[07:51:20] CUOMO: His goal is to get guns off the streets of Detroit's toughest neighborhood. Instead, it cost police sergeant Kenneth Steil his life. Now, his wife and two young boys left forever heartbroken.

CNN's Miguel Marquez has more in this week's "BEYOND THE CALL OF DUTY". Here it is.


MIGUEL MARQUEZ, CNN HOST: Three-year-old Alexander Steil salutes his father, Detroit police sergeant Kenneth Steil, who died in the line of duty.

JOANN STEIL, OFFICER STEIL'S WIDOW: My children lost their hero.

MARQUEZ: Their hero, a 21-year veteran of the police force here. In all those years, not a single complaint made against him.

STEIL: My biggest fear was that phone call or the car driving to your house. So, yeah, it was a fear of mine and the fear came true.

MARQUEZ: Steil had a fearful job getting guns off the street in the tough 9th precinct. Shot while chasing a suspect, he was on the road to full recovery. The day he was going home he suffered a complication and died.

STEIL: A lot of people ask how I'm not angry. My response to that is God gave me that week with him that most people don't get when they're shot in the chest.

MARQUEZ: An expert diver and crazy about sharks, Steil's nickname, "Shark".

JAMES CRAIG, DETROIT POLICE CHIEF: Let me tell you the magic of Shark.

MARQUEZ: Detroit's police chief says Steil's death, a blow to the entire department.

CRAIG: He mentored his team of young officers. He cared about the team and they responded.

MARQUEZ: Their response helped cut violent crime in the 9th an astonishing 50 percent in a year. Community leaders trusted him.

BISHOP DARYL HARRIS, TOTAL LIFE CHRISTIAN MINISTRIES: So when you lose a good officer, its impactful to the entirety of the community.

MARQUEZ: His children lost their role model. His wife lost her rock.

STEIL: It's like every day I have a hard time. I just -- I talk to him and I say just help me through this because he always believed in me more than I believed in myself.

MARQUEZ: A dedicate cop, husband, and father. A shining example for police everywhere. Miguel Marquez, CNN, Detroit.


CUOMO: A terrible price to pay for change. Kenneth Steil is a hero and we hope you take something from his story.

CAMEROTA: Oh my gosh, what a beautiful family there.

CUOMO: Right. So, you go from one situation where a woman realizes that anger will never be what can sustain her. That she has to move on and take care of her kids and recognize what was good about her husband.

Now we move to politics where anger seems to be the highest value that we can muster. Donald Trump and Hillary Clinton now putting it into their ads, certainly on the Trump side. So you're going to see these T.V. ads in the last 11 days of this race more than you're see anything else on your T.V. screen. Who's saying what, and what works, and why.

Let's discuss. CNN political analyst and editor-in-chief of "The Daily Beast, John Avlon, and CNN political commentator and Republican consultant Margaret Hoover. Let's show an ad and then discuss what the state of play is, what works, and why. Here is the Trump ad called "Predators".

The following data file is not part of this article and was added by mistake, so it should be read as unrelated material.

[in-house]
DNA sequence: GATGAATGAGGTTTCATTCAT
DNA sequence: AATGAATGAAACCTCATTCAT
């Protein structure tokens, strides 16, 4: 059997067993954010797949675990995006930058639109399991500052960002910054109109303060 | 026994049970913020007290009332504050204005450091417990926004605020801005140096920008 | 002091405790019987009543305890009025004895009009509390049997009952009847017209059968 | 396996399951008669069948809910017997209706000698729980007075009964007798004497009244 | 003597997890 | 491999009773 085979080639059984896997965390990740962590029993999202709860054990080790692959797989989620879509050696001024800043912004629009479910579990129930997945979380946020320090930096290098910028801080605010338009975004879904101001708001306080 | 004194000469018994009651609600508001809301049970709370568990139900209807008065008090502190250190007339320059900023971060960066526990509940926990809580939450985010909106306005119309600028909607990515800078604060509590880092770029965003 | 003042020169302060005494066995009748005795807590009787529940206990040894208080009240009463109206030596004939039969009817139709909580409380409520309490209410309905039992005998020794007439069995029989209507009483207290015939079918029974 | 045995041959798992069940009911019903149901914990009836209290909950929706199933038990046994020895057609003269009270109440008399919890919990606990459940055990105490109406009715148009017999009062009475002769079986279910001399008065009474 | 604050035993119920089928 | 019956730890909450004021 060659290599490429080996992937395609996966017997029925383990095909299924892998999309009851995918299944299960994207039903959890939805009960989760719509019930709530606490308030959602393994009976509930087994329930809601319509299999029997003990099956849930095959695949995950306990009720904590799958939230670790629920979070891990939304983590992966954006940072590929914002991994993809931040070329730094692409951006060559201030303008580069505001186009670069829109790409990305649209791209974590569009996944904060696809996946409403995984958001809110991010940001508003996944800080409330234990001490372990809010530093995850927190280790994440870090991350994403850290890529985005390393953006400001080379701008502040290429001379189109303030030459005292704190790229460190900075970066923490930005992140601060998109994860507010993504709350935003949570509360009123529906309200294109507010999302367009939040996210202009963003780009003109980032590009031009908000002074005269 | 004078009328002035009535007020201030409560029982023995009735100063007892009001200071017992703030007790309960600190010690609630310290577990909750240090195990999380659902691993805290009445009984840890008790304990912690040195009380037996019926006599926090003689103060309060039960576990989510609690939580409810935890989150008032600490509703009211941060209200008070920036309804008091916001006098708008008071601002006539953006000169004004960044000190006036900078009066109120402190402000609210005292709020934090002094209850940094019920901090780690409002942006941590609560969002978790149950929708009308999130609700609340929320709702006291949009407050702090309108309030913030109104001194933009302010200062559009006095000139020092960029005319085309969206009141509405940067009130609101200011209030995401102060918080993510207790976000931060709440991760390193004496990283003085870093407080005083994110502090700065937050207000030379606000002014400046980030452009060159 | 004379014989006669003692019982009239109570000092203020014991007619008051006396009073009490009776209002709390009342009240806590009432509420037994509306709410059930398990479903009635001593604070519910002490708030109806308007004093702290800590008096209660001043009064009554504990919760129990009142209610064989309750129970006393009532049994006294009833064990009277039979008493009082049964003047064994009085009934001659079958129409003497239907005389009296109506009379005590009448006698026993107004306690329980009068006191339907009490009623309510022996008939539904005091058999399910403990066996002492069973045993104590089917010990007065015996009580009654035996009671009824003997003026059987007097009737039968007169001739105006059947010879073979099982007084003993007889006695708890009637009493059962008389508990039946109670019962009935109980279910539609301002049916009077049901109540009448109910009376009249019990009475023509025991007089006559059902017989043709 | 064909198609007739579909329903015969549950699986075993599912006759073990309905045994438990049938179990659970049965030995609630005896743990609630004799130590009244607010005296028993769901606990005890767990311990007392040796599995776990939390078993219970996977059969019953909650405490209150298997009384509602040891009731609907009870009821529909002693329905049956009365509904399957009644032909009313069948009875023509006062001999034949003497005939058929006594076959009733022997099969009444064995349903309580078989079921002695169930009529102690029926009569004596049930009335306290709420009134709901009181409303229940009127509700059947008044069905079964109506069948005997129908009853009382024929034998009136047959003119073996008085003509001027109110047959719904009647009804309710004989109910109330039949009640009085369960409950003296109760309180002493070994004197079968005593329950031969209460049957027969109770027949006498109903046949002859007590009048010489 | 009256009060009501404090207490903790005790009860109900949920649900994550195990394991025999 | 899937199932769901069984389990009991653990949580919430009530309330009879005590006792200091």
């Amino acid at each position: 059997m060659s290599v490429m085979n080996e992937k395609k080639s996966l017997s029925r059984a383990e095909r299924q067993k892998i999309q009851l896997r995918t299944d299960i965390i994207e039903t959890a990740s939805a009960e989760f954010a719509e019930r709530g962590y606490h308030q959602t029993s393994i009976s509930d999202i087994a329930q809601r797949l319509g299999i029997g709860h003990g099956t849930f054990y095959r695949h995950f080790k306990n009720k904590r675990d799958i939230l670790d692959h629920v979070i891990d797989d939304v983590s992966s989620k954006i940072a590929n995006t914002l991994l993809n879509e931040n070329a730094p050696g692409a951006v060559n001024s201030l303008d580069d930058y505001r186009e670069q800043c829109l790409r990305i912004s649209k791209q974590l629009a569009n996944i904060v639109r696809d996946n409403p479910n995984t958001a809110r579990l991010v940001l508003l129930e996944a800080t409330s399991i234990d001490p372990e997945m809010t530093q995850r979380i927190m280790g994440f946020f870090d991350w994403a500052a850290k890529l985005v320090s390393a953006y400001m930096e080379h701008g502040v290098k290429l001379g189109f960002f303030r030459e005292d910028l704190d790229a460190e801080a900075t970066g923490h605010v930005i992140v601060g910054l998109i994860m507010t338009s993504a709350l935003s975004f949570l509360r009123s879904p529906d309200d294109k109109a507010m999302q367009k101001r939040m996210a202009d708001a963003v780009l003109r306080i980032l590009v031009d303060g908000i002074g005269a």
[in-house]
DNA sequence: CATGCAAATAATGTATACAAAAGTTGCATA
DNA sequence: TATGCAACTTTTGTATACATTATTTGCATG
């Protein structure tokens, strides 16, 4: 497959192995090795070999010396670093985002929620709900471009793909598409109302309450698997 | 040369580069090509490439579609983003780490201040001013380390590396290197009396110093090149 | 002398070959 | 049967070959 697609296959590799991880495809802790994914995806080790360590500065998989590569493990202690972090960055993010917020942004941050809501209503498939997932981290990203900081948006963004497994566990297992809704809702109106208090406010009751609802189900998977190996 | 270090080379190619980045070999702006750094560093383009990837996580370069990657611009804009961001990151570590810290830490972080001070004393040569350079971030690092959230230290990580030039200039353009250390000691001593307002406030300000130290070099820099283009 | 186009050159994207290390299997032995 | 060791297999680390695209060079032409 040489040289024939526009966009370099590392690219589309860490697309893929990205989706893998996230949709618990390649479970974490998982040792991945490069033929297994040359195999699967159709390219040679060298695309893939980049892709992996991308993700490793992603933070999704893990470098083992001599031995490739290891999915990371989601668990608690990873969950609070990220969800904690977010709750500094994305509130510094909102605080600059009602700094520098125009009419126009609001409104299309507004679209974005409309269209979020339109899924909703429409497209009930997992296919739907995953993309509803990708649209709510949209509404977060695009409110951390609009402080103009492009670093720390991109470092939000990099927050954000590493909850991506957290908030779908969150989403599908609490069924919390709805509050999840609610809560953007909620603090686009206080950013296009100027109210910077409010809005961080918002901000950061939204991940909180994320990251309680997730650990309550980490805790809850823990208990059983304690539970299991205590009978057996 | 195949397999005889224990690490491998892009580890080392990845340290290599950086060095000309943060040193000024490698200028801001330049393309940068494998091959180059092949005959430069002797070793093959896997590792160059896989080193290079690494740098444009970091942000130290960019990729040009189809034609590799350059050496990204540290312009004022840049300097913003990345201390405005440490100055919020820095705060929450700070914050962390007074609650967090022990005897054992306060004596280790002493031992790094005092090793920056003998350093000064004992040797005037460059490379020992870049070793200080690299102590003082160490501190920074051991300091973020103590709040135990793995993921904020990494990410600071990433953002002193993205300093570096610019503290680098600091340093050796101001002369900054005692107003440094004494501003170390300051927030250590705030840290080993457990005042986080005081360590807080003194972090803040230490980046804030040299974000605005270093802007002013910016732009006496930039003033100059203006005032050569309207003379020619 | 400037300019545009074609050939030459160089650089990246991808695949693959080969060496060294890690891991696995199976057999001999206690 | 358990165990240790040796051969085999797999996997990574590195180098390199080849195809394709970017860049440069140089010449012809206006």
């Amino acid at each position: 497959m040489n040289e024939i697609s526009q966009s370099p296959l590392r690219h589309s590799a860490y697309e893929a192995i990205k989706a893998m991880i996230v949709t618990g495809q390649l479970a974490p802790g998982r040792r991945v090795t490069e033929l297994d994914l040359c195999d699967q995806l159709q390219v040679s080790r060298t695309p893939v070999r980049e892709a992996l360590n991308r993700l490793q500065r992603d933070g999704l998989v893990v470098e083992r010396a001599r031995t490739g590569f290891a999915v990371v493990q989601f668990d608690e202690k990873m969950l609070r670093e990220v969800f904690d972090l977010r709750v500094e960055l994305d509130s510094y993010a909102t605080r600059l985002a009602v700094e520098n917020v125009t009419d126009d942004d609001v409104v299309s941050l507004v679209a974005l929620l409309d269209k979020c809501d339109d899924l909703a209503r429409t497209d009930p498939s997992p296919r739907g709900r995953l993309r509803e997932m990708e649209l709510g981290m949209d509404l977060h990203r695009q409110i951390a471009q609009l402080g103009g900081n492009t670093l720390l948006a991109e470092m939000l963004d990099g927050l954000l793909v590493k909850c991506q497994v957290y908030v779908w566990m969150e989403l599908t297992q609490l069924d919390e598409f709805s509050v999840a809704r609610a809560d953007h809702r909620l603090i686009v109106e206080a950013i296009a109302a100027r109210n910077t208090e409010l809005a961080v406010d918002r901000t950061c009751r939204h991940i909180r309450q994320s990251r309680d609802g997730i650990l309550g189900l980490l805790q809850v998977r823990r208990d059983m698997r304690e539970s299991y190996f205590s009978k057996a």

HILLARY CLINTON (D), PRESIDENTIAL CANDIDATE: They are often the kinds of kids that are called superpredators -- no conscience, no empathy.

You could put half of Trump's supporters into what I call the basket of deplorables.


CAMEROTA: OK, John, the effectiveness of that ad?

[07:55:00] JOHN AVLON, CNN POLITICAL ANALYST, EDITOR-IN-CHIEF, "THE DAILY BEAST": Well, it's a fascinating ad because both with the -- she's going after millennial Bernie supporters -- he's going after millennial Bernie supporters in the African-American community, trying to say that Hillary Clinton is not your ally. That her history in politics has been divisive.

And it's basically about trying to reduce turnout among millennials in the African-American vote. So it's strategic, but it's fascinating because it's not like Donald Trump's trying to win those folks over, necessarily. He's trying to make sure they don't turn out to vote.

CUOMO: Suppression -- does it matter that -- and she doesn't make this case, herself, so maybe she shouldn't get the benefit of it -- but when she was talking about superpredators, she was talking about gangbangers and how they kill in a wanton fashion that the rest of society does not.

CAMEROTA: She's also apologized.


CUOMO: Although I still -- I don't quite understand that. With deplorables, she did then go back and apologize and said I was just talking about a little bit. Does that help or not in politics? You say it and somebody else owns it.

MARGARET HOOVER, CNN POLITICAL COMMENTATOR, REPUBLICAN CONSULTANT: She said it, as long as it's true. And the FEC does make sure that political advertising is true. You have to cite your facts. You can't just go up and say anything. But you can -- if you say it -- you put it in an effective ad -- look, that ad, ISIS-backed, is very effective. But what they did with that ad -- it's not so much just what you say, it's who you target it to and how much money you put behind it. How widespread is it?